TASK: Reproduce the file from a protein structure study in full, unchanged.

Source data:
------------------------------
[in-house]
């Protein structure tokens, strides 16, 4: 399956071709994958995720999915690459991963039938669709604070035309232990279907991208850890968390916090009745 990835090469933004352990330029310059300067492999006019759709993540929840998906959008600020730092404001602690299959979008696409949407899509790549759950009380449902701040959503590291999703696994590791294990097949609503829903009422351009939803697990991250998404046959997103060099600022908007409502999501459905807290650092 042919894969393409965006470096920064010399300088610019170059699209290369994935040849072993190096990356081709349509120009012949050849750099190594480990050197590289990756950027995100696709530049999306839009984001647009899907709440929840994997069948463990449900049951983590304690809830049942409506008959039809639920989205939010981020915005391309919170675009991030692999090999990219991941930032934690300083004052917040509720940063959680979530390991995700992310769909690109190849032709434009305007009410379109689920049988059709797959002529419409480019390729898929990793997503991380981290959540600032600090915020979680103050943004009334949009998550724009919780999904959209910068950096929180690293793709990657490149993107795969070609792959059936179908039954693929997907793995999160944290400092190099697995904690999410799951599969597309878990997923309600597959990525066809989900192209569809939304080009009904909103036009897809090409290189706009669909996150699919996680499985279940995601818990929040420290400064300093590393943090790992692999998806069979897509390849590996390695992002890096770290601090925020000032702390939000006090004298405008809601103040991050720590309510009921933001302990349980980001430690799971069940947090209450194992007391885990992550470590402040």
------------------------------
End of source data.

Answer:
[in-house]
């Protein structure tokens, strides 16, 4: 399956071709994958995720999915690459991963039938669709604070035309232990279907991208850890968390916090009745 990835090469933004352990330029310059300067492999006019759709993540929840998906959008600020730092404001602690299959979008696409949407899509790549759950009380449902701040959503590291999703696994590791294990097949609503829903009422351009939803697990991250998404046959997103060099600022908007409502999501459905807290650092 042919894969393409965006470096920064010399300088610019170059699209290369994935040849072993190096990356081709349509120009012949050849750099190594480990050197590289990756950027995100696709530049999306839009984001647009899907709440929840994997069948463990449900049951983590304690809830049942409506008959039809639920989205939010981020915005391309919170675009991030692999090999990219991941930032934690300083004052917040509720940063959680979530390991995700992310769909690109190849032709434009305007009410379109689920049988059709797959002529419409480019390729898929990793997503991380981290959540600032600090915020979680103050943004009334949009998550724009919780999904959209910068950096929180690293793709990657490149993107795969070609792959059936179908039954693929997907793995999160944290400092190099697995904690999410799951599969597309878990997923309600597959990525066809989900192209569809939304080009009904909103036009897809090409290189706009669909996150699919996680499985279940995601818990929040420290400064300093590393943090790992692999998806069979897509390849590996390695992002890096770290601090925020000032702390939000006090004298405008809601103040991050720590309510009921933001302990349980980001430690799971069940947090209450194992007391885990992550470590402040």